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Balance transfer credit cards almost went extinct during the recession when a lot of card issuers closed down the accounts of customers with balance transfer offers. A balance transfer card allows a customer to pay off an outstanding balance on another credit card and move the balance to the new card. There are incentives offered for instigating such a move, and this is how credit card issuers attract customers of other credit cards to use their cards instead. One of the biggest attractions of a balance transfer credit card is the 0% interest rate that is offered during the introductory period. These offers are being given out once again by a lot of card issuers these days.

It is not possible to directly answer whether a balance transfer is a good deal or not. It changes from card to card based on the terms and regulations. That is why customers should be especially keen to read the fine print on the balance transfer cards to find out what exactly is on offer. The introductory period could be between 6 months to 18 months or sometimes even more. It depends on the credit score of the individual, which is why not all cardholders get the same introductory period. That also means varying benefits and hence customers are better off making their own calculations.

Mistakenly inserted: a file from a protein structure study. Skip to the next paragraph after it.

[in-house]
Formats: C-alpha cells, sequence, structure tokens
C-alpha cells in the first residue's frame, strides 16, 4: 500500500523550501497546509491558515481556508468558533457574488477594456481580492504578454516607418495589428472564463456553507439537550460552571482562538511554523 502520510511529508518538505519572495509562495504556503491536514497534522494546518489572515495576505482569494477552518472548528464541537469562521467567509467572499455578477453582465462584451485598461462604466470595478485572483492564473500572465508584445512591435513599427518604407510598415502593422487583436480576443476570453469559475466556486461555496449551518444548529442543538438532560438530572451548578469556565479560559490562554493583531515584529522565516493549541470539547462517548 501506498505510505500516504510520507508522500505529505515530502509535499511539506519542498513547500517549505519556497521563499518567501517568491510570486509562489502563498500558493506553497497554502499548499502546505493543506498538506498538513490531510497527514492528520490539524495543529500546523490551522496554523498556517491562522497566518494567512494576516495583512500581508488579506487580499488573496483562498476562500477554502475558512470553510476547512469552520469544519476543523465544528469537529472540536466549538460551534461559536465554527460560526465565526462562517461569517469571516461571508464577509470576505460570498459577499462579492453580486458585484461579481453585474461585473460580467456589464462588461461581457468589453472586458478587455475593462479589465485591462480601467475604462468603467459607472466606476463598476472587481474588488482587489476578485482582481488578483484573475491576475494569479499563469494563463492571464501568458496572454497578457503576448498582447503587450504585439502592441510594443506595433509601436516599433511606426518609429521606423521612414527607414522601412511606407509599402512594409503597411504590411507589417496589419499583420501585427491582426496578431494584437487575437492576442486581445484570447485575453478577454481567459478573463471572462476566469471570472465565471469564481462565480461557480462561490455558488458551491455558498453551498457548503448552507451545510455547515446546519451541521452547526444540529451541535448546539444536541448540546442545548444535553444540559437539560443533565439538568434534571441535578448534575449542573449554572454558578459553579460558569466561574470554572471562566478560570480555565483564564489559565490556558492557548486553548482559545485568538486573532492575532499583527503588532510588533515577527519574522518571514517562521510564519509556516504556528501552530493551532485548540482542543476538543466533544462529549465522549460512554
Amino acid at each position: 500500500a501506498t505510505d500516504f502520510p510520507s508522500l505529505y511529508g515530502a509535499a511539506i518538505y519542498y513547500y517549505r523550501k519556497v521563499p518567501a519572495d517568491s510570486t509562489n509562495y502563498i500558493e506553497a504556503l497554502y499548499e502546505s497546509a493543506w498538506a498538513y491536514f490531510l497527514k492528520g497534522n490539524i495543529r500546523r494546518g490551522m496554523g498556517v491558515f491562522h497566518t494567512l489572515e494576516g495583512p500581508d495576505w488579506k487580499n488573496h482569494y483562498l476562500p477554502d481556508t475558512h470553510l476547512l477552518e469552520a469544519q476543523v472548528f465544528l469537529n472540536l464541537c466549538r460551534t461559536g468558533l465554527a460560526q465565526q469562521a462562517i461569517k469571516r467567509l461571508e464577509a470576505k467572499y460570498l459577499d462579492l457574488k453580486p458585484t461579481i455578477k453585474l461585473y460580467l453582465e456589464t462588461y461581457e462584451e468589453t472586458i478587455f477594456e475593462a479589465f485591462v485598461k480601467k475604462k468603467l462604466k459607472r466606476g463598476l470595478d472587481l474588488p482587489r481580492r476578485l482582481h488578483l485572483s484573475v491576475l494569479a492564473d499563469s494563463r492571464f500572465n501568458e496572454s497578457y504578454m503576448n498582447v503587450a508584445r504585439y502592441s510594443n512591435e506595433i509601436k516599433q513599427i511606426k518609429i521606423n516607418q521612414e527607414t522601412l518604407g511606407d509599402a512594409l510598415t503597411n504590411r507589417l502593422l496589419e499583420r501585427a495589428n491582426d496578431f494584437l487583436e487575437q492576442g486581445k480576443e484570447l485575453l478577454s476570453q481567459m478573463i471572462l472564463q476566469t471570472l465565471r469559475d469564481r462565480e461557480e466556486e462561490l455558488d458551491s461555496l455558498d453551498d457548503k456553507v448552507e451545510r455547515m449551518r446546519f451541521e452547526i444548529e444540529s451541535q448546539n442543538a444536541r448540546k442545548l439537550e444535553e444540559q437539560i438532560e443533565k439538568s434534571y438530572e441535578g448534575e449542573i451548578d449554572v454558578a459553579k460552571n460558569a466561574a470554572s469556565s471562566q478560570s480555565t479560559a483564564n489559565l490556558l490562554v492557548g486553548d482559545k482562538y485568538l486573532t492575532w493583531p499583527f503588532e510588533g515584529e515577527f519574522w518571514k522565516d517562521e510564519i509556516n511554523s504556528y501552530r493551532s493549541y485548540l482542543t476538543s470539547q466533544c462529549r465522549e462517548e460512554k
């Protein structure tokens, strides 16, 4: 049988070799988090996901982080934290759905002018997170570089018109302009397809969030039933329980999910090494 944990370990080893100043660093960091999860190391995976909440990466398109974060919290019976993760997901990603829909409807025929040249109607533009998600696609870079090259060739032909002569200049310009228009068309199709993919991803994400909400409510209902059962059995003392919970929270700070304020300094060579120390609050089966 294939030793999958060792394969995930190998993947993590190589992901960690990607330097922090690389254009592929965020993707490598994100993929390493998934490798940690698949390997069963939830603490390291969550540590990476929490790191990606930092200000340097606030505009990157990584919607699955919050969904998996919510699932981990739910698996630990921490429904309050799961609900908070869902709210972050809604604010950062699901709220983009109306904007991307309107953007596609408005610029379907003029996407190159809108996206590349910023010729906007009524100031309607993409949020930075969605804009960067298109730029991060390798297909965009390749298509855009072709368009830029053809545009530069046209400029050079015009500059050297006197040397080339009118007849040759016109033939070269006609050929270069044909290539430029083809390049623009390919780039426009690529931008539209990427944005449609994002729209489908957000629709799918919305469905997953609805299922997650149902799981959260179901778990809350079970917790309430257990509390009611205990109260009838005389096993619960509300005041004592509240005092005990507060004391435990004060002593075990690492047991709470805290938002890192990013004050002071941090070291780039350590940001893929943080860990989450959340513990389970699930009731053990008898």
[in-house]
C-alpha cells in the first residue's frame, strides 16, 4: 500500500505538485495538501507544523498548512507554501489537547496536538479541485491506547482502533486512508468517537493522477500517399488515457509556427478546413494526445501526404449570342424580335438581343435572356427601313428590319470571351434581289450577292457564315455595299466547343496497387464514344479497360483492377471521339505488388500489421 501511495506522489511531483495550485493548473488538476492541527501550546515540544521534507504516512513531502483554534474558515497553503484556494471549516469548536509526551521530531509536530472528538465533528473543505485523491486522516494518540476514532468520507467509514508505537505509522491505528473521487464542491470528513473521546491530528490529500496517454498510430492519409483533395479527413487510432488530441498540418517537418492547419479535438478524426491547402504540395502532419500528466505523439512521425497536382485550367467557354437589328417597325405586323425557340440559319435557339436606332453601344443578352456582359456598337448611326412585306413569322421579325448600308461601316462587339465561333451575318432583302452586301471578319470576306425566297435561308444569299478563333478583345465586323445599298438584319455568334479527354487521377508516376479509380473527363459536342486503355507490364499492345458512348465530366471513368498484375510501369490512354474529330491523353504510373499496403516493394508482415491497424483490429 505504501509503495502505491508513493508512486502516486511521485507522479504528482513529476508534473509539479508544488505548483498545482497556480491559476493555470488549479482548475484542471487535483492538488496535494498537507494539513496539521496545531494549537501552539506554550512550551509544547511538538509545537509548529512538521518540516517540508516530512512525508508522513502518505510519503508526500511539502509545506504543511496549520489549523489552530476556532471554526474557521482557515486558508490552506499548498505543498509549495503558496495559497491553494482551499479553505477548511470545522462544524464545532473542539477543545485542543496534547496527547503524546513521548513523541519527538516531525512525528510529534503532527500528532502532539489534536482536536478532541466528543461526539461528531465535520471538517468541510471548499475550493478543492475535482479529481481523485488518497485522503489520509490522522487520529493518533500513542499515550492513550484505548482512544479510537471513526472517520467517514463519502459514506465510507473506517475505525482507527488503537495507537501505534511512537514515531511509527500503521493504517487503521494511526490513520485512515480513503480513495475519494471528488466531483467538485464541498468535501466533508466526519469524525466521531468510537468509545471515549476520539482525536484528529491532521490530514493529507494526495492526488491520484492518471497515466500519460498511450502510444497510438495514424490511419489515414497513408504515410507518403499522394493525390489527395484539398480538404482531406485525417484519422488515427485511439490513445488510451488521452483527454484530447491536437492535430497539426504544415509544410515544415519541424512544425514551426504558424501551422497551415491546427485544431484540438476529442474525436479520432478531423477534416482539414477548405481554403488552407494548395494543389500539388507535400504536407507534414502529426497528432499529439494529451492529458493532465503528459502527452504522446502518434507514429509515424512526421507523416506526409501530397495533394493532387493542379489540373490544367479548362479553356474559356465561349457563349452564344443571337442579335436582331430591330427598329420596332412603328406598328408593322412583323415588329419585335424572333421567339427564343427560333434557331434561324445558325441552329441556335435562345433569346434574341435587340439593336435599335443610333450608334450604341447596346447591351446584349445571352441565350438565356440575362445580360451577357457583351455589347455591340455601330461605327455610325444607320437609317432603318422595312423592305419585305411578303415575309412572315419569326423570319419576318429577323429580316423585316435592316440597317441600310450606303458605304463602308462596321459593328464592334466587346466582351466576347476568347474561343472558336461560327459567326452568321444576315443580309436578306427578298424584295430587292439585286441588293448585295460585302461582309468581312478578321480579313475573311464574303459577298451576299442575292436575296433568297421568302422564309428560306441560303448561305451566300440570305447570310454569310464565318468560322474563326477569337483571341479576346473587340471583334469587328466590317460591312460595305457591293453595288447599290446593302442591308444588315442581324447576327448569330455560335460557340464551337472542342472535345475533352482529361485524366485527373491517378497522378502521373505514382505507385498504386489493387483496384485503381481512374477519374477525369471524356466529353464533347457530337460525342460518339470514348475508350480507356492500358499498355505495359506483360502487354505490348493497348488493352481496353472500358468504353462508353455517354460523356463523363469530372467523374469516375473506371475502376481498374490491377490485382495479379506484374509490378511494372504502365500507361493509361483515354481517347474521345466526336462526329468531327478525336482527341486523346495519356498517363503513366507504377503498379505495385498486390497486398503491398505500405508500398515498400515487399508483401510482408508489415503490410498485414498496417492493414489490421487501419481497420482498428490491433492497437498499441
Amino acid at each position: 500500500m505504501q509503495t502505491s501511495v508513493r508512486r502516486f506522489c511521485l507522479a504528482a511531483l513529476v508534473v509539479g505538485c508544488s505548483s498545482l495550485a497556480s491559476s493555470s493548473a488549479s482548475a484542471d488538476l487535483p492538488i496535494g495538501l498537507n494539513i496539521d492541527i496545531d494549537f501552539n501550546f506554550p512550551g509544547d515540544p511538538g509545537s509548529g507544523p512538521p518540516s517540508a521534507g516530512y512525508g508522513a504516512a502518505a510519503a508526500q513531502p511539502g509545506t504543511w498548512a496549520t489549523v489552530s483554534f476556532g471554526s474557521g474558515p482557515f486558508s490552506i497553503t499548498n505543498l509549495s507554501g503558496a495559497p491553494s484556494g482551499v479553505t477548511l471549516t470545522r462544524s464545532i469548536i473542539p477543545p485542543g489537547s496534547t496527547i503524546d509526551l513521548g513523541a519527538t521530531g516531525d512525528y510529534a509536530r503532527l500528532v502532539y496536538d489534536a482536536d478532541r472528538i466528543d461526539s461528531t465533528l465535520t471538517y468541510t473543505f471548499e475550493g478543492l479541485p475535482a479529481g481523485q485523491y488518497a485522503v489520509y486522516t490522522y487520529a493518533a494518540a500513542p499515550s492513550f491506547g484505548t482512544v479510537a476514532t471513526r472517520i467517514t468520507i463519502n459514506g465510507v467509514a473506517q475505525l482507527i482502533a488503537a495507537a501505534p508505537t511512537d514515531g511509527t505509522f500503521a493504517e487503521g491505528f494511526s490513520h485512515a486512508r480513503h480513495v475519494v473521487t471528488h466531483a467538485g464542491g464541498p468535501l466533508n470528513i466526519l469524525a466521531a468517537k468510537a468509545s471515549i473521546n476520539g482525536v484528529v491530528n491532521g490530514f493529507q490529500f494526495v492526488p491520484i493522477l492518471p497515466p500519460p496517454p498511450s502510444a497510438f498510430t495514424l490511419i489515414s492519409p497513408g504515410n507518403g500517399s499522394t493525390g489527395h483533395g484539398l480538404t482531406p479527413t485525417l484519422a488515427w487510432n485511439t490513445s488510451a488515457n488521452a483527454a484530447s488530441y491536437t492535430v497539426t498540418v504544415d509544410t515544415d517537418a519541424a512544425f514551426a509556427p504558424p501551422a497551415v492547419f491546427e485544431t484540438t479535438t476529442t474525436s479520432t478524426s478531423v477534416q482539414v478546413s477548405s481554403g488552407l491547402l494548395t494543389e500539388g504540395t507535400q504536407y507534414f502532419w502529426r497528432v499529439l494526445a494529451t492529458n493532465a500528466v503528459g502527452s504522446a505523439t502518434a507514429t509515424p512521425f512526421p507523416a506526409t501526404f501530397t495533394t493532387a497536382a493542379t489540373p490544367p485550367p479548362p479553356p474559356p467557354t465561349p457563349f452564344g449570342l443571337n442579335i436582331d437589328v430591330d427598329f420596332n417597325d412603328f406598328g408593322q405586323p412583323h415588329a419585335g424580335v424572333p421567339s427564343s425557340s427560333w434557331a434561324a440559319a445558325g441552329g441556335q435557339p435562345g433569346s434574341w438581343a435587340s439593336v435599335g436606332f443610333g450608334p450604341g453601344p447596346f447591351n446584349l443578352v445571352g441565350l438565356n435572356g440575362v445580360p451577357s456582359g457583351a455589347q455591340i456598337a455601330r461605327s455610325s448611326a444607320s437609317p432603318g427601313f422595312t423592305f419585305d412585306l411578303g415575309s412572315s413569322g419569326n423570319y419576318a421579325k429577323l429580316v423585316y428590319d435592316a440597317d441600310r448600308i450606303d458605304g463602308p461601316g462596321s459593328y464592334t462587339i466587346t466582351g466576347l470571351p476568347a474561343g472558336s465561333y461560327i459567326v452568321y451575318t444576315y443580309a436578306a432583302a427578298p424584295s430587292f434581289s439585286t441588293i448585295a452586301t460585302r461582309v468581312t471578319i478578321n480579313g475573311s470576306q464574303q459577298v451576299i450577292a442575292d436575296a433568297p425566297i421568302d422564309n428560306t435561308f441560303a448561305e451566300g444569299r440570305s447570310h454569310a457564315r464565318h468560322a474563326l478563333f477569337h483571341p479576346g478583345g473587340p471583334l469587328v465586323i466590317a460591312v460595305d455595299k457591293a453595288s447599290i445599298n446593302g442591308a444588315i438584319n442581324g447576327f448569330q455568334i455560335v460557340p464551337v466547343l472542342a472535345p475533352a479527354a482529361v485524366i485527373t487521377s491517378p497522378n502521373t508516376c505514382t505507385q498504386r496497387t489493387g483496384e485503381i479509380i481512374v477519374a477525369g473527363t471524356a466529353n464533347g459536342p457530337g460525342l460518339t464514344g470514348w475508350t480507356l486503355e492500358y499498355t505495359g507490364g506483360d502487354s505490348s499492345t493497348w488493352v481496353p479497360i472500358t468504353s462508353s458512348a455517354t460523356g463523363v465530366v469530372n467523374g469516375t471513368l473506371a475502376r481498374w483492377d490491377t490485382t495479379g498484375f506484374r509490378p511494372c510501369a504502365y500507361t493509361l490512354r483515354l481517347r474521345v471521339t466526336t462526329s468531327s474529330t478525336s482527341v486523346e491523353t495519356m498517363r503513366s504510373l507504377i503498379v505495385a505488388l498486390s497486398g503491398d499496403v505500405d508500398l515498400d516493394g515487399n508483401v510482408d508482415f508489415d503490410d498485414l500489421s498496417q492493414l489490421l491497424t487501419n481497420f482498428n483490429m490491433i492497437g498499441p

The longer the introductory period, the greater the benefit of the credit card. There are other parameters that make the card more or less valuable as well. For example, the balance transfer credit card is really useful if the 0% interest rate is also applicable for purchases made on the cards and not just for the balance transferred. That would effectively mean there is no interest on the credit card during the initial period allowing customers to save substantial amounts. The balance transfer credit card also offers a good deal only if the fee charged is not exorbitant. Applicants therefore need to check 2 kinds of fees on the balance transfer card which are more important than the rest of them. The annual fees which shouldn’t be charged at all preferably in the first year and the balance transfer fee, which shouldn’t be more than 3 – 4% of the balance transferred, can tilt the balance on either side. Also applicants should take a look at the APR after the introductory period to decide if it is a good deal indeed.